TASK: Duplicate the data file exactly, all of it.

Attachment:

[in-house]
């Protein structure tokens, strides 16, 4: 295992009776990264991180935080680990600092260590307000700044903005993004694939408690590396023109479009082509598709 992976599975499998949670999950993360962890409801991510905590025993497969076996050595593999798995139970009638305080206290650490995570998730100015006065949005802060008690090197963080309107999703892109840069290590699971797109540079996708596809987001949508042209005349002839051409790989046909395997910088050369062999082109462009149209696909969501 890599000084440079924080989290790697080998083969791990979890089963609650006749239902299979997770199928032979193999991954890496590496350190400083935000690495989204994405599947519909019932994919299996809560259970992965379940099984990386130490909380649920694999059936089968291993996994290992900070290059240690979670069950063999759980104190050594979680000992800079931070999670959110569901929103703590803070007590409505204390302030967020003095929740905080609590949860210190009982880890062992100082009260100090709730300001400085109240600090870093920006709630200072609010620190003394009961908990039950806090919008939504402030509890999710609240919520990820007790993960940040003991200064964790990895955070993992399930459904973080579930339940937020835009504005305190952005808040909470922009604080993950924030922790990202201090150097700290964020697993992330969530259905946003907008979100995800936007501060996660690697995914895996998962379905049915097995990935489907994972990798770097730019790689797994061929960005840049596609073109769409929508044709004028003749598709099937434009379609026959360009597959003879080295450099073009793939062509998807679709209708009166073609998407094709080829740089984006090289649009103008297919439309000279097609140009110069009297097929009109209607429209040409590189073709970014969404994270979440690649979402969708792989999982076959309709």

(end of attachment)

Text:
[in-house]
């Protein structure tokens, strides 16, 4: 295992009776990264991180935080680990600092260590307000700044903005993004694939408690590396023109479009082509598709 992976599975499998949670999950993360962890409801991510905590025993497969076996050595593999798995139970009638305080206290650490995570998730100015006065949005802060008690090197963080309107999703892109840069290590699971797109540079996708596809987001949508042209005349002839051409790989046909395997910088050369062999082109462009149209696909969501 890599000084440079924080989290790697080998083969791990979890089963609650006749239902299979997770199928032979193999991954890496590496350190400083935000690495989204994405599947519909019932994919299996809560259970992965379940099984990386130490909380649920694999059936089968291993996994290992900070290059240690979670069950063999759980104190050594979680000992800079931070999670959110569901929103703590803070007590409505204390302030967020003095929740905080609590949860210190009982880890062992100082009260100090709730300001400085109240600090870093920006709630200072609010620190003394009961908990039950806090919008939504402030509890999710609240919520990820007790993960940040003991200064964790990895955070993992399930459904973080579930339940937020835009504005305190952005808040909470922009604080993950924030922790990202201090150097700290964020697993992330969530259905946003907008979100995800936007501060996660690697995914895996998962379905049915097995990935489907994972990798770097730019790689797994061929960005840049596609073109769409929508044709004028003749598709099937434009379609026959360009597959003879080295450099073009793939062509998807679709209708009166073609998407094709080829740089984006090289649009103008297919439309000279097609140009110069009297097929009109209607429209040409590189073709970014969404994270979440690649979402969708792989999982076959309709």